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Go Ahead – Steal These Awesome Business Copywriting Ideas

A good business copywriter knows how to find the exact right words that appeal to specific audiences, create compelling calls to action, and help brands conceptualize their marketing vision. And they all possess 4 essential traits:

  • They’re well-versed in the industry or industries they write about.
  • They know how to adopt the right tone and voice for each brand they write for.
  • They listen to what their clients want and ask the right questions.
  • They accommodate a brand’s specific marketing needs.

One other attribute good business copywriters share? The ability to draw inspiration from other sources.

Special Skillset of a Business Copywriter

Whether it’s product descriptions for e-commerce sites or white papers for tech companies, business copywriters specialize in producing content that is designed to promote or sell a product or service. If you write business copy, you know how important it is to craft copy that encourages readers to take a desired action. And you know how to best communicate ideas and information that appeals to a specific audience.

How do skilled copywriters get so good at what they do? They learn, or “steal” from others.

Stealing Inspiration

Most writers are familiar with T.S. Eliot’s “Great writers steal” quote, but fewer know that the start of the quote is “Mediocre writers borrow.

Here’s how to make the stealing part work for you – it’s ok to be inspired by another’s work, but don’t plagiarize. What does that mean?

  • It’s ok to steal ideas. Read what other people write about similar products or services you’re writing about. See what ideas pop into your head while reading it. Another writer’s words may take you down a path you never thought of. If you like the idea as is, then put it into your own words or expand on it. Or give it a bit of a spin.
  • It’s ok to steal words and phrases. If you’re like most writers, you read. A lot. You probably come across unfamiliar words and lovely turns of phrases. When you do, write them down. Then use them to give your copywriting an original touch.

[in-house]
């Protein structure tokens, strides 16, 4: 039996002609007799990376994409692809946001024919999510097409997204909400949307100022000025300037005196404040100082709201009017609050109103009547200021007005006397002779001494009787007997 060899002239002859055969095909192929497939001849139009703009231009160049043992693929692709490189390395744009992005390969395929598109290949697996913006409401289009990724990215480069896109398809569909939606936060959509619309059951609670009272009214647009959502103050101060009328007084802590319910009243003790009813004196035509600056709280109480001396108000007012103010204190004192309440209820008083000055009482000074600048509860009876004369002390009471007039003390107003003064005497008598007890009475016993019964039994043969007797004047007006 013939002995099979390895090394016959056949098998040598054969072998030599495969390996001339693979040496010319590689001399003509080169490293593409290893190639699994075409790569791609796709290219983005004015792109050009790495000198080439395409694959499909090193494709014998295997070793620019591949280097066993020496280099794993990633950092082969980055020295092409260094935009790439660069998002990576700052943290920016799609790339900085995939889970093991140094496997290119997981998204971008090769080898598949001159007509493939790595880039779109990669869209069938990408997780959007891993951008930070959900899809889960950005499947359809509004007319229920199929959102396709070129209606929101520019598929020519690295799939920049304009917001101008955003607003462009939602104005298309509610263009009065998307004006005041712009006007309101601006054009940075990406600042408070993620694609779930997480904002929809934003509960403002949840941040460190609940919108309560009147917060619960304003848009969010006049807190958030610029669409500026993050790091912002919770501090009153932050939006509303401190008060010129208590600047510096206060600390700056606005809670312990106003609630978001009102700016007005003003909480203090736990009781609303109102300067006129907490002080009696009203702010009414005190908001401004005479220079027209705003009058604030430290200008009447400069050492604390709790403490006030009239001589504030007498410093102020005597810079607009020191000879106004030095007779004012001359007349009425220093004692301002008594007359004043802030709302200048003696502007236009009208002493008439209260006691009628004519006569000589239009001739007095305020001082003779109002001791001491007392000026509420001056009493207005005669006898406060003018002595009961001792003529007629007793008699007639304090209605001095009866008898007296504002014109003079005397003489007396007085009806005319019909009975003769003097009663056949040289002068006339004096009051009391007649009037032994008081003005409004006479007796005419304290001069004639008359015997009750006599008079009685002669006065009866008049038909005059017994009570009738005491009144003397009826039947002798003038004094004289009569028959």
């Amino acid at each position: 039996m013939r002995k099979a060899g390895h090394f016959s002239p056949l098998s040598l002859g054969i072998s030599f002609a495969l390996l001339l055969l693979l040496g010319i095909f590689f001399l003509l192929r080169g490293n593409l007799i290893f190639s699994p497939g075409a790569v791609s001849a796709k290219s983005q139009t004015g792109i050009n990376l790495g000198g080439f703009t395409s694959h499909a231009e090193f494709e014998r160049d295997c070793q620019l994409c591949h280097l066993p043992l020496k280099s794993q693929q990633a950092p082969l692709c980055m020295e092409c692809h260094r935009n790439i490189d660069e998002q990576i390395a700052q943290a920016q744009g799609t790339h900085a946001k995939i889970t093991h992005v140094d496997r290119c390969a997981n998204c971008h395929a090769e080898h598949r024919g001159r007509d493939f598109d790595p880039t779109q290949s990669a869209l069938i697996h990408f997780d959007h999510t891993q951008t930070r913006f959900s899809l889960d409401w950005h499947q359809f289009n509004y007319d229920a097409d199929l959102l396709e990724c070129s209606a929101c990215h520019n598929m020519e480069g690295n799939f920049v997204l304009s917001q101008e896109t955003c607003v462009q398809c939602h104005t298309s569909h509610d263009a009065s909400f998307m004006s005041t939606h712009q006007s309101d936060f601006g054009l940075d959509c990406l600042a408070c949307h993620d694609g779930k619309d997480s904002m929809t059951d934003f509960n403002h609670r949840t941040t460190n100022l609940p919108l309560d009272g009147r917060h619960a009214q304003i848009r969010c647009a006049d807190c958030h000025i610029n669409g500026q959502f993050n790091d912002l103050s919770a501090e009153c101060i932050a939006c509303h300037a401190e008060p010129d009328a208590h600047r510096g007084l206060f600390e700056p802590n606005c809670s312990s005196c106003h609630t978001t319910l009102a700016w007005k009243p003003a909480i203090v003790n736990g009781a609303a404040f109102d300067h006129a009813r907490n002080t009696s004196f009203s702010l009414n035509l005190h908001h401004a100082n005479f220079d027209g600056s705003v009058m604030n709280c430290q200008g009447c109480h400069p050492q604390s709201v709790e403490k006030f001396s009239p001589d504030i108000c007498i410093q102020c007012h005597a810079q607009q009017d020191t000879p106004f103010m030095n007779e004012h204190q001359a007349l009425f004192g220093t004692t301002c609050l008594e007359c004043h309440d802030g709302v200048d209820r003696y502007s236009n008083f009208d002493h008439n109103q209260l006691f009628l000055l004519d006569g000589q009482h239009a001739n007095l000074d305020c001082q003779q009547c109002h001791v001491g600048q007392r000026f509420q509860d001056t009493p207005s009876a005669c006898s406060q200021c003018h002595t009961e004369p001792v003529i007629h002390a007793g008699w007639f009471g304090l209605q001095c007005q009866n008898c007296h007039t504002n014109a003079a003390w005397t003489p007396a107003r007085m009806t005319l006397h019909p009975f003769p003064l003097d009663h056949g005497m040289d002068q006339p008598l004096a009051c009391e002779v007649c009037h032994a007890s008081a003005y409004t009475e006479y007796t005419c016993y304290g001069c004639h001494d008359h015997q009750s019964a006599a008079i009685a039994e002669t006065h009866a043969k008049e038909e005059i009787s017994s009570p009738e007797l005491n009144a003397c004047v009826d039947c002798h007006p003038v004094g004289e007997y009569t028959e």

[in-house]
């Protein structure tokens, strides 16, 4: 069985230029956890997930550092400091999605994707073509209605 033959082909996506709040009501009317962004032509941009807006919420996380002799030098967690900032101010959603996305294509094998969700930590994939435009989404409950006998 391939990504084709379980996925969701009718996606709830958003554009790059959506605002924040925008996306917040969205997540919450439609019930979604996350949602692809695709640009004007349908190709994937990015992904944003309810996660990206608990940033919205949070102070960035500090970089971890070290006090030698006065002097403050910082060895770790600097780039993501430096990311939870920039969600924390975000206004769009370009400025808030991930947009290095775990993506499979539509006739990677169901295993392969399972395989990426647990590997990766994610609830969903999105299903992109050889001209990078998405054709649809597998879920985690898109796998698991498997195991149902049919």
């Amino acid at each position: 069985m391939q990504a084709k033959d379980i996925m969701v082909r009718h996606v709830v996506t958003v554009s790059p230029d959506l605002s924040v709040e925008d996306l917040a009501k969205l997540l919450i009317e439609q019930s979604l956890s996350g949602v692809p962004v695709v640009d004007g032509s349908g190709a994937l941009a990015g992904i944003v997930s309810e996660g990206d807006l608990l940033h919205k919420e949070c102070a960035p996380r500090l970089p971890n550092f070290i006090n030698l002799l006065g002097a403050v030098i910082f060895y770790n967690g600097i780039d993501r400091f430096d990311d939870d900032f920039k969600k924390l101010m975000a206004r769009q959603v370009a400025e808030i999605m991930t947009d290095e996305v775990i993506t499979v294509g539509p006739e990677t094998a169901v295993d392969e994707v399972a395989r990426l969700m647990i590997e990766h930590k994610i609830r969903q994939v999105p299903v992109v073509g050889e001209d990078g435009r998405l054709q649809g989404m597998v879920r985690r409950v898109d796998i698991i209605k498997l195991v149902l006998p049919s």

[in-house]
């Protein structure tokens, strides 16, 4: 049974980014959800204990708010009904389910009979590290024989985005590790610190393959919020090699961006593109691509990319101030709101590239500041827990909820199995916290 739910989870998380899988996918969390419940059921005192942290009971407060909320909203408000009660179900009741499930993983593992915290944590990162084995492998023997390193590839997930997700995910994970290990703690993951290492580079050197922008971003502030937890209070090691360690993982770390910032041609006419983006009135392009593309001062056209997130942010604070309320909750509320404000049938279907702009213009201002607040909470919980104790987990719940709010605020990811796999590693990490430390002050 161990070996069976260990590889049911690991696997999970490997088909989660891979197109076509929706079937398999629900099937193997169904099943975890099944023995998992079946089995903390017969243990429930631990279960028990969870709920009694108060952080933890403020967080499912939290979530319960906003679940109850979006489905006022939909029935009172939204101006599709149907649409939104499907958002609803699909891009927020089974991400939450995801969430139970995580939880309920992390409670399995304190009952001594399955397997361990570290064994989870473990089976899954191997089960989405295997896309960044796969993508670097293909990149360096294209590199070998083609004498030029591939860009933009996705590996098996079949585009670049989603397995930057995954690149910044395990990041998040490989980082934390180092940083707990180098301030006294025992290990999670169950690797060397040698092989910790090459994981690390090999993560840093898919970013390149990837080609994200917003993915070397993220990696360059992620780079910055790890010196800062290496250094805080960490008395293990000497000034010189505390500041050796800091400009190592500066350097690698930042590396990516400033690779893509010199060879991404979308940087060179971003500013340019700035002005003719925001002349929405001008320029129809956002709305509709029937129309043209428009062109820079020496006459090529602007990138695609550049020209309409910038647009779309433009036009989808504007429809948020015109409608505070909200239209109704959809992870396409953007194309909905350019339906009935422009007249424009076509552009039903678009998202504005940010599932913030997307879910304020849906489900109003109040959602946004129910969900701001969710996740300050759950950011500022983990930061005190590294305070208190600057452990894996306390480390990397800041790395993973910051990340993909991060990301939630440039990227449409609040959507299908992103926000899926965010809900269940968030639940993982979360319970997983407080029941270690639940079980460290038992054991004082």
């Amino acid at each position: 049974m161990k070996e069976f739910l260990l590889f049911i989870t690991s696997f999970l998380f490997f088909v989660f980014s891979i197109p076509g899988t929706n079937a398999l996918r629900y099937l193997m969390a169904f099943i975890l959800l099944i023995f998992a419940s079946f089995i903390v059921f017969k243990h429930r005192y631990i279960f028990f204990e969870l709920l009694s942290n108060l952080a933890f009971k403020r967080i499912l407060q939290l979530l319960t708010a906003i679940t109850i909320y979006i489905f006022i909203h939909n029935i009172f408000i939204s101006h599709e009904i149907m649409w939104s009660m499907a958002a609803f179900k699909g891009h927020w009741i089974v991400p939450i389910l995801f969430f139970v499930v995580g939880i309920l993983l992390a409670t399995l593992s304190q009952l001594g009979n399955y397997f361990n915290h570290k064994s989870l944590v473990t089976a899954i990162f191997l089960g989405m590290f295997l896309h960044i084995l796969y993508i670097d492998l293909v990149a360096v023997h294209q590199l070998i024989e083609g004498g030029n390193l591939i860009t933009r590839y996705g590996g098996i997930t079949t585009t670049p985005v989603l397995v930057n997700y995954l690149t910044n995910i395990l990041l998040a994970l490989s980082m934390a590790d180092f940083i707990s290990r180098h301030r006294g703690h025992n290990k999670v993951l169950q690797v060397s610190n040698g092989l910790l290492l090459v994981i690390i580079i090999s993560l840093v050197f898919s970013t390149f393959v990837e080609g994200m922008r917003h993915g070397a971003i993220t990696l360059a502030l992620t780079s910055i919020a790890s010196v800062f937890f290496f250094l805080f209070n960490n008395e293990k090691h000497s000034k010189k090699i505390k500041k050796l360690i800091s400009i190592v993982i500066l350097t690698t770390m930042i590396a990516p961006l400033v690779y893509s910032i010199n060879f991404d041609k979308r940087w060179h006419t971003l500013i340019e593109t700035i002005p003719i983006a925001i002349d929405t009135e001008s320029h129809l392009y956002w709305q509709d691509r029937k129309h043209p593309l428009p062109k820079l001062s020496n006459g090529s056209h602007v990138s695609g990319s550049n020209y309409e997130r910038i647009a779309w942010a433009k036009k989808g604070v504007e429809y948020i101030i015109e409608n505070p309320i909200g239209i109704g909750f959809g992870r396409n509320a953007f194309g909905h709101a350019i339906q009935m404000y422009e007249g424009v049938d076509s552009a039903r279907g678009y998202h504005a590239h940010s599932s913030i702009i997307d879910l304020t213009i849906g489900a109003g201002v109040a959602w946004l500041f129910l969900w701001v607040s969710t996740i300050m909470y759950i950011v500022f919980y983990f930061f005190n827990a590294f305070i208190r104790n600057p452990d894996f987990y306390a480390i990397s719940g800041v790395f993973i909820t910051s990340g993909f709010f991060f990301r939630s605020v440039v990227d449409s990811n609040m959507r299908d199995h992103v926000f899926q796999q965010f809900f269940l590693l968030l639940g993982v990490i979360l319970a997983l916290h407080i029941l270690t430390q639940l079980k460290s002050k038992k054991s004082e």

• It’s ok to steal and remix certain copy. Copyright laws protect writers from theft of their original work. Creative Commons is a vast and growing digital community where writers offer content that can be copied, distributed, remixed, and built upon.

How to Steal from Your Audience

One of the easiest ways to write what people want to read is to find out what they’re interested in reading! There are a couple ways to do this. You can ask them; surveys, focus groups, market research and one-on-one interviews are all great sources. And you can hang out where they hang out; social media sites can be a gold mine of data. Information you can gather includes:

  • What real people are saying they value most about your product or service.
  • What they don’t like about your (or similar) offerings.
  • The problems they’re trying to solve.
  • The words and phrases they use to express themselves.

You can also use a tool like Qualaroo (formerly KISSinsights) that help you understand why readers or customers make the decisions they do. It’s a great way to source killer content that speaks right to your audience.

Another great place to head for copywriting gold? The customer review section. Mega sites like Amazon, eBay and Newegg are overflowing with copy you can use. Even if you’re writing about a service, these sites can be invaluable. Most services are tied to a product, so search for related reviews to find out what people are raving or complaining about. Or search the book reviews to learn what people wish was being said that isn’t. App reviews are another good resource.

The Bottom Line

Once you get the hang of it, turning out great business copywriting inspired by others isn’t that difficult. What matters is the execution. Come up with analogies that are unique to you, use personal experience to transform another’s ideas, and tailor the copy to your targeted audience. Stealing an idea isn’t about copying someone else’s words. It’s about using them to inspire your own business copywriting, taking it to a new, polished level.

Topics: Business Copywriting

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